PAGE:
Canada's Conservative government denies Liberal claims the U.S.-based National Rifle Association is using its influence to help kill the controversial gun registry.
Prime Minister Stephen Harper said his government continues its quest to end the long-gun registry established 15 years ago because it is ineffective.
Accusing the Liberals of "arrogant intellectual contempt" over the NRA claims, Harper said the registry is "never going to be accepted by the people in our society it is targeted at."
The Conservatives choose to "listen to a powerful foreign influence over our own police, our victims groups, our medical experts, in fact the majority of Canadians when it comes to gun control in this country," said Liberal Member of Parliament David McGuinty.
Public opinion polls show most Canadians view the mandatory registering of the weapons to be unsuccessful or having had no effect in preventing crime. A poll last month found both urban and rural Canadians favor scrapping it.
NHL says arena is key for return to Quebec
National Hockey League commissioner Gary Bettman said the league would be happy to return to Quebec City, but he won't enter a political debate about the building of a new arena.
He said it would be impossible to return without a new arena.
There is an ongoing debate about whether taxpayers' money should be used to help build a $400 million arena.
Quebec's Nordiques hockey team left in 1995 for Denver and became the Colorado Avalanche.
News in brief
• The alleged homegrown terrorist investigation in Ottawa has led to charges against Misbahuddin Ahmed, 26, of possessing explosives. Also charged as co-conspirators were Khurram Syed Sher, 28, and Hiva Mohammad Alizadeh, 30. Investigators say there were plans to detonate bombs in Canada and raise money to help the Taliban attack Canadian and coalition forces in Afghanistan.
• Restructuring and job losses at the newspaper chain Post Media are "appalling," says the Communications, Energy and Paperworkers Union of Canada. A group headed by National Post publisher Paul Godfrey paid $1.1 billion for the near-bankrupt Canwest Global chain that includes the Post, Vancouver Sun, Ottawa Citizen and Montreal Gazette. There are reports the entire National Post newsroom staff has been offered buyouts.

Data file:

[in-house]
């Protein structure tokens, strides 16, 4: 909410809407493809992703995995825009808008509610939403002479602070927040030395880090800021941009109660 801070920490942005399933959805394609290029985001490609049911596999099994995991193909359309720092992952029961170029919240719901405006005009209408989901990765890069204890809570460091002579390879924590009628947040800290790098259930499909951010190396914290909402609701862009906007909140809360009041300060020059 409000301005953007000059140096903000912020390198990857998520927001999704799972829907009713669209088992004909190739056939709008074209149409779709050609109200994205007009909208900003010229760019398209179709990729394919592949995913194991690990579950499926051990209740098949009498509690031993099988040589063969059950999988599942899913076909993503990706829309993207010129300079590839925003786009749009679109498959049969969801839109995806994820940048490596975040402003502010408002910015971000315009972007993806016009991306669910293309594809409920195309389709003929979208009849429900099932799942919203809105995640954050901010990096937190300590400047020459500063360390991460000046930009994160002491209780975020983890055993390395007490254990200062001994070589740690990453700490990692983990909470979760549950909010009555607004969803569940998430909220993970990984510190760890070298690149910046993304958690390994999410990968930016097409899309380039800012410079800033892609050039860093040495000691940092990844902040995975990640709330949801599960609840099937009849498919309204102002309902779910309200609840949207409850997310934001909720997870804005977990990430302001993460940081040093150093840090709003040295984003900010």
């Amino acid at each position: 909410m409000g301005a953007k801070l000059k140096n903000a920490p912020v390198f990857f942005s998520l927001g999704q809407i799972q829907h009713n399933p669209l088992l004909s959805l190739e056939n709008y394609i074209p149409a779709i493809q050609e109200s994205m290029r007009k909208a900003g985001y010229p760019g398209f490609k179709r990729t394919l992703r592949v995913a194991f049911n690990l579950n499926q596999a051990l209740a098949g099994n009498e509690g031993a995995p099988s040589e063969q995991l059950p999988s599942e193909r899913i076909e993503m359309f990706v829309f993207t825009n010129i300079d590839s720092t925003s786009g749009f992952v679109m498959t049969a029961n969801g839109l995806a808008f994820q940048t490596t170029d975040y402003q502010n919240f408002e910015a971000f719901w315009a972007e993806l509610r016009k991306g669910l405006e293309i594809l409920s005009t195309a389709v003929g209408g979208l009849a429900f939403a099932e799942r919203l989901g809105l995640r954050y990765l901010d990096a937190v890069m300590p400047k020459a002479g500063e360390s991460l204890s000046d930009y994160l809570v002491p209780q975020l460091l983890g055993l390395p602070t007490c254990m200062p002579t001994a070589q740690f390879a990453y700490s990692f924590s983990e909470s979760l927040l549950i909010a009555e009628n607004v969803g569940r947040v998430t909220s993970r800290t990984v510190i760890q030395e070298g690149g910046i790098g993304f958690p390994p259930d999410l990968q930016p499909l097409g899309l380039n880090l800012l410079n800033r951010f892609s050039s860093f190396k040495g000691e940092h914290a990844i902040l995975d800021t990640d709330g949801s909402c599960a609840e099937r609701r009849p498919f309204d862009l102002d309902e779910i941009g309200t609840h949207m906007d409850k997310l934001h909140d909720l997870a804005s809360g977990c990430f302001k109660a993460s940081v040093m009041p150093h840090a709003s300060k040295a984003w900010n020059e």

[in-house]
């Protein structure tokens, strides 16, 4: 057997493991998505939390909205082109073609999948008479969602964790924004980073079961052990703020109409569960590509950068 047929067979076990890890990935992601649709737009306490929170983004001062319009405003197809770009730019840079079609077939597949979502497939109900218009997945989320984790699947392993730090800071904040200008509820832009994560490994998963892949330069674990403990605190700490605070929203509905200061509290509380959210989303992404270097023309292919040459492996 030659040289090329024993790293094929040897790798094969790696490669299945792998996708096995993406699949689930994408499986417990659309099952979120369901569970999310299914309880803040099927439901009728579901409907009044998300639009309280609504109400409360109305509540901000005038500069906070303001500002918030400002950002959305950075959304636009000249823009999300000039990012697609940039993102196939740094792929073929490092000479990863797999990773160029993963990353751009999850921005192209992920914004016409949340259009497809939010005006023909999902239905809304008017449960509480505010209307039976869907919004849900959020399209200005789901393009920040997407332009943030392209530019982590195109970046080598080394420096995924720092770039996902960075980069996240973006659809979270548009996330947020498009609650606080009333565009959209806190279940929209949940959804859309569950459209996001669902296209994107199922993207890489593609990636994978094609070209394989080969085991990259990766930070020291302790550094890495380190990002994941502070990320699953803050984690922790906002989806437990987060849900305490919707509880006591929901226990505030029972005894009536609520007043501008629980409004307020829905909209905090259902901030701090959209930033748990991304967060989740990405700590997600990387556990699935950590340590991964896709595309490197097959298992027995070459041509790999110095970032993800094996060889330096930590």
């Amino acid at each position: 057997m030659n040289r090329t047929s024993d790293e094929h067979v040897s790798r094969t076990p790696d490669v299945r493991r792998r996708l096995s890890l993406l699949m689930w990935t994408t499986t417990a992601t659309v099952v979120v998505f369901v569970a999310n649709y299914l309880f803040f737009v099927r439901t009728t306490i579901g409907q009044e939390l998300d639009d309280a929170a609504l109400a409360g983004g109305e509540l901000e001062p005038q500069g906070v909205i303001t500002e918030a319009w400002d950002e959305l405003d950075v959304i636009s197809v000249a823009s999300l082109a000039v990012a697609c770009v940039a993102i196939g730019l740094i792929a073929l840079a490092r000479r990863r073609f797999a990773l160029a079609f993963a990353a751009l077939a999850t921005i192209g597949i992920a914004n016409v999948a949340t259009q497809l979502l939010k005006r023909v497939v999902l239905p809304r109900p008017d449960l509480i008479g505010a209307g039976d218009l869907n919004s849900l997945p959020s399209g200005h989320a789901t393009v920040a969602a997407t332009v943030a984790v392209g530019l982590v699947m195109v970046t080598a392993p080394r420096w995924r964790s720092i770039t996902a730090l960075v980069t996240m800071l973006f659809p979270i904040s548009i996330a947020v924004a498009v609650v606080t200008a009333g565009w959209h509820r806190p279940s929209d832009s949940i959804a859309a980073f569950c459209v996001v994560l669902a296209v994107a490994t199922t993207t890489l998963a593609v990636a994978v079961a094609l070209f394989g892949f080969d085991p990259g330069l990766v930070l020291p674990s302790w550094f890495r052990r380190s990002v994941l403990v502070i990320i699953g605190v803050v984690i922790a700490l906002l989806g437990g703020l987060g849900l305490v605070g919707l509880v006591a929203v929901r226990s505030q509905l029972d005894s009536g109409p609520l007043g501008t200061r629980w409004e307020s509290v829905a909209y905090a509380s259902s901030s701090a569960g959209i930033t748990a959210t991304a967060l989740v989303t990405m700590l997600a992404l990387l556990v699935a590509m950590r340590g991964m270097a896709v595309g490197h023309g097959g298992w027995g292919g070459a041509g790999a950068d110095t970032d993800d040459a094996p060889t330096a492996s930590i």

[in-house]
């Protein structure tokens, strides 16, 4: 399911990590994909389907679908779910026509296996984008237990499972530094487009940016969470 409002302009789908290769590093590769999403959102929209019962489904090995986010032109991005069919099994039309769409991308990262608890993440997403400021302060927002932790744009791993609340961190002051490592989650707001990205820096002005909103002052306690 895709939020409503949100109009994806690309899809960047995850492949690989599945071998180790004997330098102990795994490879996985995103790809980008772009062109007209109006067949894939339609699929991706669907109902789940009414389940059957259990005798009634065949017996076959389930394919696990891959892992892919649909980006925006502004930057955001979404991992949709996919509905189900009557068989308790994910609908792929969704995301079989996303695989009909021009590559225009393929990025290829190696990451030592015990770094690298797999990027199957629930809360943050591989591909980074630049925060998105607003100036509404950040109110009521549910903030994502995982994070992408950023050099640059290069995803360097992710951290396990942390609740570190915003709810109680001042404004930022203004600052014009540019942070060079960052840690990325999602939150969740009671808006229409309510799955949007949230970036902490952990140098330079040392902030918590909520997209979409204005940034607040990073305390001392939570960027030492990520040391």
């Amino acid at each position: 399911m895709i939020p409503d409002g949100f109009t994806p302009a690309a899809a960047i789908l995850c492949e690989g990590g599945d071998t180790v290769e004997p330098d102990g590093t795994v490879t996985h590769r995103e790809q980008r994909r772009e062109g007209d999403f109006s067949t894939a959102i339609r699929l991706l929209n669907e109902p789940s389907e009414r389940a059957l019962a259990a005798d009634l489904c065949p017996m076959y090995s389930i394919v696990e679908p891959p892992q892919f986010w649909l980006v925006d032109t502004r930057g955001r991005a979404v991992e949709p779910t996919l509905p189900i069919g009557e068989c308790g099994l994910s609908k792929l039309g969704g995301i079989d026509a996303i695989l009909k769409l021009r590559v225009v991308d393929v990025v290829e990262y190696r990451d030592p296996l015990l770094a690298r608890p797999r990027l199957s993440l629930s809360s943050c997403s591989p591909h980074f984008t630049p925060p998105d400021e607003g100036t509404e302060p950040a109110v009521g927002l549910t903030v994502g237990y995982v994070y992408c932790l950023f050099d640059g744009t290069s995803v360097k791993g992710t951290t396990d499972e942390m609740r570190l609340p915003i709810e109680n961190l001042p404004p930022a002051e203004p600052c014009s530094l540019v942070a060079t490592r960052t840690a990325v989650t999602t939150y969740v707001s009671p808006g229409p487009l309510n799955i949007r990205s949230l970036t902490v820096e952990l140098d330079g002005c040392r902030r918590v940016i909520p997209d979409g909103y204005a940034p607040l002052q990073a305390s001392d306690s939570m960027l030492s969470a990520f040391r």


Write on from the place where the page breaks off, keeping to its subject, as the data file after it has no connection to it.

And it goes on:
Facts and figures:
Canada's dollar again moved closer to parity with the U.S. currency as it topped 97 cents U.S. but settled back to 96.82 cents on Friday. The U.S. dollar returns $1.0329 Canadian, before bank exchange fees.
The Bank of Canada's key interest rate is steady at 1 percent while the prime lending rate is 3 percent.
Stock markets are higher, with the Toronto exchange index at 12,184 points and the TSX Venture Exchange 1,660 points.
Lotto 6-49: (Wednesday) 6, 11, 21, 26, 34 and 41; bonus 24. (Sept. 11) 3, 9, 11, 13, 27 and 45; bonus 5. Lotto Max: (Sept. 10) 4, 17, 27, 32, 34, 39 and 47; bonus 13.
• High inflation rates have pushed Toronto and Montreal to being among the most expensive cities in the world. A report from Switzerland's UBS Bank looked at the global purchasing power comparison of 73 cities worldwide, putting the top seven as Oslo, Zurich, Geneva, Tokyo, Copenhagen, New York and Stockholm. Toronto is in eighth place while Montreal is ninth just ahead of London at 10th.
• A 23-year-old man was killed and two others were injured after a truck plowed into cyclists on a New Brunswick highway. Police said 18 cyclists from Ottawa were riding on a four-lane stretch of Highway 7 near Petersville Hill. The man, who not immediately identified publicly, was with the group on a two-month trek from Fredericton to Halifax.
Jim Fox can be reached at firstname.lastname@example.org